In the coalition, Defense Minister Yoav Gallant is also seen as a voice for moderation. Gallant made a failed last-ditch call for a compromise on the first piece of the government’s overhaul legislation, the “reasonableness” bill, which was approved by the Knesset Monday.
The coalition’s proposals have ignited sustained, mass public protests and opposition from military personnel, business leaders, foreign allies and others.
Yedioth Ahronoth reported Friday, without citing sources, that Gallant is considering trying to arrange the formation of a unity government with opposition party leaders Yair Lapid of Yesh Atid and Benny Gantz of National Unity to ease the rift in society caused by the coalition’s judicial overhaul plans.
Gallant has concluded that Lapid and Gantz must urgently be brought into the fold, while National Security Minister Ben Gvir and Finance Minister Bezalel Smotrich — contentious figures in the cabinet who lead the far-right Otzma Yehudit and Religious Zionism parties, respectively — should be booted from the coalition, the report said.
According to the report by veteran columnist Nahum Barnea, Gallant is willing to give up being defense minister in order to make such an arrangement work.
In interviews on Channel 13 to be aired fully on Saturday, Likud ministers Ofir Akunis and Miki Zohar called on Lapid and Gantz to join the government. But both said the parties would need to accept the right-wing principles on which the current government was established.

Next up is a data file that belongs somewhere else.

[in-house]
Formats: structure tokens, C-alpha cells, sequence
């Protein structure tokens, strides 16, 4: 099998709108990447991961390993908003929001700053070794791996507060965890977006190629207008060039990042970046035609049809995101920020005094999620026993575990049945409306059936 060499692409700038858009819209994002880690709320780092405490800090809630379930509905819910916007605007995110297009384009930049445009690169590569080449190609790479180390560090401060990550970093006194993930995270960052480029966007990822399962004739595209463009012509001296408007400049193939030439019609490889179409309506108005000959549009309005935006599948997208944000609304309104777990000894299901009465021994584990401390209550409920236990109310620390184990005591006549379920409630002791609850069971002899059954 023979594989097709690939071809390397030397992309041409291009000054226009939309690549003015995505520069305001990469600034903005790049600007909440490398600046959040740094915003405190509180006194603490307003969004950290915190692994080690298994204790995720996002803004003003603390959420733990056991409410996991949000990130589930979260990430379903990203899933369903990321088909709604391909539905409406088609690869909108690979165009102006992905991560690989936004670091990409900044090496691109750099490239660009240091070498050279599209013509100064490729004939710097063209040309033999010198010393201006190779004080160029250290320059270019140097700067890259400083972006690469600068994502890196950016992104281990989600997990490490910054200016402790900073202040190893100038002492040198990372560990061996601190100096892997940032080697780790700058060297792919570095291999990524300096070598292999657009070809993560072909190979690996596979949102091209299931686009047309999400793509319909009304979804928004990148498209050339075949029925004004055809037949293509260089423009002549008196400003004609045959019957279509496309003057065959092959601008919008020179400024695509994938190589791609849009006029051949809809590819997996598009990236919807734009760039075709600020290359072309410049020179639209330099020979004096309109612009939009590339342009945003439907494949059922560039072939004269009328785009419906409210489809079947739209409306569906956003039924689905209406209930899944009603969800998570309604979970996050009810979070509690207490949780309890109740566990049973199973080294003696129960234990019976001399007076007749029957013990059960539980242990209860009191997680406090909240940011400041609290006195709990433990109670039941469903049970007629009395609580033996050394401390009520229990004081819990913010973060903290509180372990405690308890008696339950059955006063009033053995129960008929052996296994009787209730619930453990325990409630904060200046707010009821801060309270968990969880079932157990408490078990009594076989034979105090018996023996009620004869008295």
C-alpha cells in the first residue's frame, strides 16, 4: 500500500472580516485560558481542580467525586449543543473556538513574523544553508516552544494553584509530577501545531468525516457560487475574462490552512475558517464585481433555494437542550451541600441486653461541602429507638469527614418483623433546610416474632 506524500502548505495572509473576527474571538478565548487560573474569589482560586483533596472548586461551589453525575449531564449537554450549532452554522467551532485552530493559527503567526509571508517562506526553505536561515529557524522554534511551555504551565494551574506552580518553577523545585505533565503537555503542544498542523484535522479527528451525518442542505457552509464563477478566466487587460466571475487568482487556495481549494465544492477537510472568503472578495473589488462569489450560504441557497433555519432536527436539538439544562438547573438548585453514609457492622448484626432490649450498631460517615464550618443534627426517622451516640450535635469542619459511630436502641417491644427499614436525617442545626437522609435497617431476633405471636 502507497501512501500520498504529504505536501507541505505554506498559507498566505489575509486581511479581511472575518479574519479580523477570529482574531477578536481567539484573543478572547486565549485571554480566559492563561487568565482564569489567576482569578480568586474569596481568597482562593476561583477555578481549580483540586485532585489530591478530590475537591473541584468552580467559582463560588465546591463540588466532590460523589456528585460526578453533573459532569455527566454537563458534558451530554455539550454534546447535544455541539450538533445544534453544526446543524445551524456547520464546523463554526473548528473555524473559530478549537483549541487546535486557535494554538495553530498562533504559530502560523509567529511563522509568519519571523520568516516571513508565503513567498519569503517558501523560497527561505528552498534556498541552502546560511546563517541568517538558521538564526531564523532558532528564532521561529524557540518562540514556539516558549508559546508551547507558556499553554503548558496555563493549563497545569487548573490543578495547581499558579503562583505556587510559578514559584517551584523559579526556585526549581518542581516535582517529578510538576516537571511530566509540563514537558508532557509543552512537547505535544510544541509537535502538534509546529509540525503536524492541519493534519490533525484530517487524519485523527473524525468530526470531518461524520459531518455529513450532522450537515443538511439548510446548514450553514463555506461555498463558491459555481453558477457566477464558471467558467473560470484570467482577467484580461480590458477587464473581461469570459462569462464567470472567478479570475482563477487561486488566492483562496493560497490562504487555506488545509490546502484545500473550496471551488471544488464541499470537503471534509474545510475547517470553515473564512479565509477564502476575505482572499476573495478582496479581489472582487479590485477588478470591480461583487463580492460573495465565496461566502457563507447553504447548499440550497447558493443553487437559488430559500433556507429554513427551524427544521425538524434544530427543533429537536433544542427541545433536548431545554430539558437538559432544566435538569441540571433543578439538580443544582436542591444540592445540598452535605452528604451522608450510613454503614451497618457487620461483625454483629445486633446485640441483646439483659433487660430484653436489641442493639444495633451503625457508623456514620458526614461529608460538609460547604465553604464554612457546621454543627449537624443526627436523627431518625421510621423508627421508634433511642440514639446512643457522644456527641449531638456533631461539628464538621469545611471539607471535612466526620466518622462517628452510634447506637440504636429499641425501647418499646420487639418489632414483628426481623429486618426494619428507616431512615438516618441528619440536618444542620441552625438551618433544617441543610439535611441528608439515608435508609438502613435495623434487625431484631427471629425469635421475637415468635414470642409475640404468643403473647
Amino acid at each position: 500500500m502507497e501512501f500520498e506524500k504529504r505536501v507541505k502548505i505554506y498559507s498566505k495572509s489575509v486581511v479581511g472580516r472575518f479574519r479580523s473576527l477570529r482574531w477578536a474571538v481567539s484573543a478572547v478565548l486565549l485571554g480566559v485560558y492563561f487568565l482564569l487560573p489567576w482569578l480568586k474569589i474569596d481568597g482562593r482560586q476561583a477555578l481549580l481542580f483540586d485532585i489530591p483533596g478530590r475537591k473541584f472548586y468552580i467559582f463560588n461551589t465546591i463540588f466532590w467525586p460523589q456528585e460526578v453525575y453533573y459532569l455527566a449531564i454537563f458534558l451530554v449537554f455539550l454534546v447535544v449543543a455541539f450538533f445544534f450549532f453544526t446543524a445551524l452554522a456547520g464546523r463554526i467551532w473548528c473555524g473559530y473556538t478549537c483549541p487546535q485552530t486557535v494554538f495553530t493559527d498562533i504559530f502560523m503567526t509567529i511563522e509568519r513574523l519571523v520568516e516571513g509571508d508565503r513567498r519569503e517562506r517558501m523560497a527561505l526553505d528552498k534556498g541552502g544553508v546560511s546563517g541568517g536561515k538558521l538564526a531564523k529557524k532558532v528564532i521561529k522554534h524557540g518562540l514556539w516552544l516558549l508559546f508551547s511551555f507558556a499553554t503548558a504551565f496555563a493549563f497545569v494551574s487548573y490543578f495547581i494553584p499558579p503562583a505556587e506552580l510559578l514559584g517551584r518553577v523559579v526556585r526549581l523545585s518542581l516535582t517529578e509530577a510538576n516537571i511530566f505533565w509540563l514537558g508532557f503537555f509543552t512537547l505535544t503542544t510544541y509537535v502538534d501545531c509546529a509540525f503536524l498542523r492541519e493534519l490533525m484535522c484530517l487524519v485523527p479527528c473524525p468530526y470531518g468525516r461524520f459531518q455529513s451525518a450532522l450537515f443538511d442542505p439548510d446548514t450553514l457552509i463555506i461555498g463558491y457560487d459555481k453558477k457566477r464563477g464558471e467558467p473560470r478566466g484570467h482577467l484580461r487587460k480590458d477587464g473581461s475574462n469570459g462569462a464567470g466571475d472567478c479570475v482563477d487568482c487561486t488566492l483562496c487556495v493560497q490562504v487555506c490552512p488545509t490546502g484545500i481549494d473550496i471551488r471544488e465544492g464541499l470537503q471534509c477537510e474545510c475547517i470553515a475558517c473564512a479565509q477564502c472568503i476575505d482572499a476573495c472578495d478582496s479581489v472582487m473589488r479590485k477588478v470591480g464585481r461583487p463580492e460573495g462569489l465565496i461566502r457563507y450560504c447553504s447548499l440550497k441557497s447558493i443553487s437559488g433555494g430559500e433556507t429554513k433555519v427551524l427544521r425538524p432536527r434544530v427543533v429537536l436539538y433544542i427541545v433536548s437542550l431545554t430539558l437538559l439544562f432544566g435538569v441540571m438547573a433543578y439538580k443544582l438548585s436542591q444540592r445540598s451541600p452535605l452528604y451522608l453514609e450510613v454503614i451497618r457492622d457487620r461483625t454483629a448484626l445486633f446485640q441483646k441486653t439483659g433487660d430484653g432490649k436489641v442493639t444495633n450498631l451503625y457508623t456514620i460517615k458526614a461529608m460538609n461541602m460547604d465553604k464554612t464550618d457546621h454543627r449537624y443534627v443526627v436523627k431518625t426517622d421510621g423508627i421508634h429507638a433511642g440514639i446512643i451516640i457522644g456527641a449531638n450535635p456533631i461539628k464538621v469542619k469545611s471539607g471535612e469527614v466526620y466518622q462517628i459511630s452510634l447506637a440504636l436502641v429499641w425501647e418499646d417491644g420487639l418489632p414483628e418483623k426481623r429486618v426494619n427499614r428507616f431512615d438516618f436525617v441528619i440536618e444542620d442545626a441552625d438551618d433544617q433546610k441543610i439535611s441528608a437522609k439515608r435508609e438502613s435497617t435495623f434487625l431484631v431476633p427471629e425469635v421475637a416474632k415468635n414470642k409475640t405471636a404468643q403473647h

Gantz’s Blue and White party partnered with Netanyahu in a short-lived 2020 unity government, while Lapid took his Yesh Atid to the opposition, refusing to collaborate with the Likud party leader due to his ongoing corruption trial. But Netanyahu went on to break his agreements with Gallant and the dysfunctional government soon collapsed. Gantz has since said that Netanyahu has expended all of his political capital with him.
Gallant has been particularly concerned over military reservists who are refusing to carry out their volunteer duties. The military warned on Tuesday that its combat readiness may soon be harmed if thousands of reservist troops in key positions, especially pilots, do not show up for duty over a lengthy period of time.